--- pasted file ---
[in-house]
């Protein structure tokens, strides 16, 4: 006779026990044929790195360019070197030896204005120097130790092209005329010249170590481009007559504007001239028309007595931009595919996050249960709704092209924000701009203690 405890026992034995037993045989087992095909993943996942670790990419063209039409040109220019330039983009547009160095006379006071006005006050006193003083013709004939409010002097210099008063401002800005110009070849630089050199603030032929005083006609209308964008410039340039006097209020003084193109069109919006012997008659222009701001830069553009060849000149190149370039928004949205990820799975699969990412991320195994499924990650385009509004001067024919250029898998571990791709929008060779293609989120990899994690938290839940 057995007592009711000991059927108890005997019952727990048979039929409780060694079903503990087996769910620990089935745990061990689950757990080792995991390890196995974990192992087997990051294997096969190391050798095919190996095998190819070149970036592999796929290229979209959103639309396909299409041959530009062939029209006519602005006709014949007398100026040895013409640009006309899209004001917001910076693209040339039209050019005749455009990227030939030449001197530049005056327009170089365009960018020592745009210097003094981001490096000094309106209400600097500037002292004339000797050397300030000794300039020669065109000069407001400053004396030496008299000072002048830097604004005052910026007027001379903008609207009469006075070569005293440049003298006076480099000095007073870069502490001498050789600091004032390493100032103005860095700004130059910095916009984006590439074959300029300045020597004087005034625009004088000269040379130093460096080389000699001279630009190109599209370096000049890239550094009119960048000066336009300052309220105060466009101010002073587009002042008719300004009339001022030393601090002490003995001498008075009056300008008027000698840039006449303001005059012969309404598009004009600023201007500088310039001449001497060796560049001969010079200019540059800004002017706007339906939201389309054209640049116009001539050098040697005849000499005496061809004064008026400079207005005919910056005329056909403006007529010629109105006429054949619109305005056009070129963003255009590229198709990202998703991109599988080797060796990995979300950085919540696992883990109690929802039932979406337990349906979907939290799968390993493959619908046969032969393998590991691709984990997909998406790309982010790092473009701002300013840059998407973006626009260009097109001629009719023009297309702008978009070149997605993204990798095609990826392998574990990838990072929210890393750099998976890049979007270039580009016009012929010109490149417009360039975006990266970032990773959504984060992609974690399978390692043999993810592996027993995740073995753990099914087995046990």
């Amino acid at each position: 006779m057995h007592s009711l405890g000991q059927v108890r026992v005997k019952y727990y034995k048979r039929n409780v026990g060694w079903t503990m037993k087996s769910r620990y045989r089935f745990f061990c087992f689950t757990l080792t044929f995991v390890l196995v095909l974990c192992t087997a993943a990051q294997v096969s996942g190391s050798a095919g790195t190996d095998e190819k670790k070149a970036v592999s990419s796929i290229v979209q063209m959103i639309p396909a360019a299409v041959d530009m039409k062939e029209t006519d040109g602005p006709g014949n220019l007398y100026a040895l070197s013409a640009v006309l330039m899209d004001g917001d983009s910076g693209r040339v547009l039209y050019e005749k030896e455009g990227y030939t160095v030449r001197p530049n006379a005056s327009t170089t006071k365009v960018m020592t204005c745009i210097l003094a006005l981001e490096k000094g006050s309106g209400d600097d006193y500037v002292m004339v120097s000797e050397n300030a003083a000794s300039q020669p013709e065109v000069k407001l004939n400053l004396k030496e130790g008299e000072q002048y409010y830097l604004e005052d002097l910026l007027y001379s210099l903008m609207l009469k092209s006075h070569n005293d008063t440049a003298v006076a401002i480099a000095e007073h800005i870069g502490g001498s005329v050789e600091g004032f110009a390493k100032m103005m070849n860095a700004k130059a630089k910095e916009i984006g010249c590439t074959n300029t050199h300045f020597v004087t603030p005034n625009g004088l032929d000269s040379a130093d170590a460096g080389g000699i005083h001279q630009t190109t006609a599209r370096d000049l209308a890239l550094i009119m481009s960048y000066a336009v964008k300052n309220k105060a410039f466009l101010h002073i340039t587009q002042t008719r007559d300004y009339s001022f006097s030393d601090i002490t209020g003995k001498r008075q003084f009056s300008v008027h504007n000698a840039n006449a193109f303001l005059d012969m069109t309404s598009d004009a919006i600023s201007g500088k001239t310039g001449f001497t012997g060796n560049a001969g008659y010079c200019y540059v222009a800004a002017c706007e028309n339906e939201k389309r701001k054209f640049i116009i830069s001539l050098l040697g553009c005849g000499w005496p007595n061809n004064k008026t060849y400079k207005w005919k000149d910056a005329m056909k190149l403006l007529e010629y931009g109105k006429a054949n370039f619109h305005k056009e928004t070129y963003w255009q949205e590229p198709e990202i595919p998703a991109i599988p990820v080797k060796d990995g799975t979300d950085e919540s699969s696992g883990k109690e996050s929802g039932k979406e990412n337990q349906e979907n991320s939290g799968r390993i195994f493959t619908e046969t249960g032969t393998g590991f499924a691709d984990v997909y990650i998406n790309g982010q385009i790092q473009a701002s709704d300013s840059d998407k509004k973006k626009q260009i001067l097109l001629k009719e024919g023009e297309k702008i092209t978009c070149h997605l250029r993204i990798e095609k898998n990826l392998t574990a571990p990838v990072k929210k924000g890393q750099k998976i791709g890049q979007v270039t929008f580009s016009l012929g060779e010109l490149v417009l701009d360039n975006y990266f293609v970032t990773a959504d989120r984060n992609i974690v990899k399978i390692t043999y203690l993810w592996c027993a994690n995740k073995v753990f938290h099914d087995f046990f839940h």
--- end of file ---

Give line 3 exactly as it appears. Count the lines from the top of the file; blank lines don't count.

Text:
């Amino acid at each position: 006779m057995h007592s009711l405890g000991q059927v108890r026992v005997k019952y727990y034995k048979r039929n409780v026990g060694w079903t503990m037993k087996s769910r620990y045989r089935f745990f061990c087992f689950t757990l080792t044929f995991v390890l196995v095909l974990c192992t087997a993943a990051q294997v096969s996942g190391s050798a095919g790195t190996d095998e190819k670790k070149a970036v592999s990419s796929i290229v979209q063209m959103i639309p396909a360019a299409v041959d530009m039409k062939e029209t006519d040109g602005p006709g014949n220019l007398y100026a040895l070197s013409a640009v006309l330039m899209d004001g917001d983009s910076g693209r040339v547009l039209y050019e005749k030896e455009g990227y030939t160095v030449r001197p530049n006379a005056s327009t170089t006071k365009v960018m020592t204005c745009i210097l003094a006005l981001e490096k000094g006050s309106g209400d600097d006193y500037v002292m004339v120097s000797e050397n300030a003083a000794s300039q020669p013709e065109v000069k407001l004939n400053l004396k030496e130790g008299e000072q002048y409010y830097l604004e005052d002097l910026l007027y001379s210099l903008m609207l009469k092209s006075h070569n005293d008063t440049a003298v006076a401002i480099a000095e007073h800005i870069g502490g001498s005329v050789e600091g004032f110009a390493k100032m103005m070849n860095a700004k130059a630089k910095e916009i984006g010249c590439t074959n300029t050199h300045f020597v004087t603030p005034n625009g004088l032929d000269s040379a130093d170590a460096g080389g000699i005083h001279q630009t190109t006609a599209r370096d000049l209308a890239l550094i009119m481009s960048y000066a336009v964008k300052n309220k105060a410039f466009l101010h002073i340039t587009q002042t008719r007559d300004y009339s001022f006097s030393d601090i002490t209020g003995k001498r008075q003084f009056s300008v008027h504007n000698a840039n006449a193109f303001l005059d012969m069109t309404s598009d004009a919006i600023s201007g500088k001239t310039g001449f001497t012997g060796n560049a001969g008659y010079c200019y540059v222009a800004a002017c706007e028309n339906e939201k389309r701001k054209f640049i116009i830069s001539l050098l040697g553009c005849g000499w005496p007595n061809n004064k008026t060849y400079k207005w005919k000149d910056a005329m056909k190149l403006l007529e010629y931009g109105k006429a054949n370039f619109h305005k056009e928004t070129y963003w255009q949205e590229p198709e990202i595919p998703a991109i599988p990820v080797k060796d990995g799975t979300d950085e919540s699969s696992g883990k109690e996050s929802g039932k979406e990412n337990q349906e979907n991320s939290g799968r390993i195994f493959t619908e046969t249960g032969t393998g590991f499924a691709d984990v997909y990650i998406n790309g982010q385009i790092q473009a701002s709704d300013s840059d998407k509004k973006k626009q260009i001067l097109l001629k009719e024919g023009e297309k702008i092209t978009c070149h997605l250029r993204i990798e095609k898998n990826l392998t574990a571990p990838v990072k929210k924000g890393q750099k998976i791709g890049q979007v270039t929008f580009s016009l012929g060779e010109l490149v417009l701009d360039n975006y990266f293609v970032t990773a959504d989120r984060n992609i974690v990899k399978i390692t043999y203690l993810w592996c027993a994690n995740k073995v753990f938290h099914d087995f046990f839940h």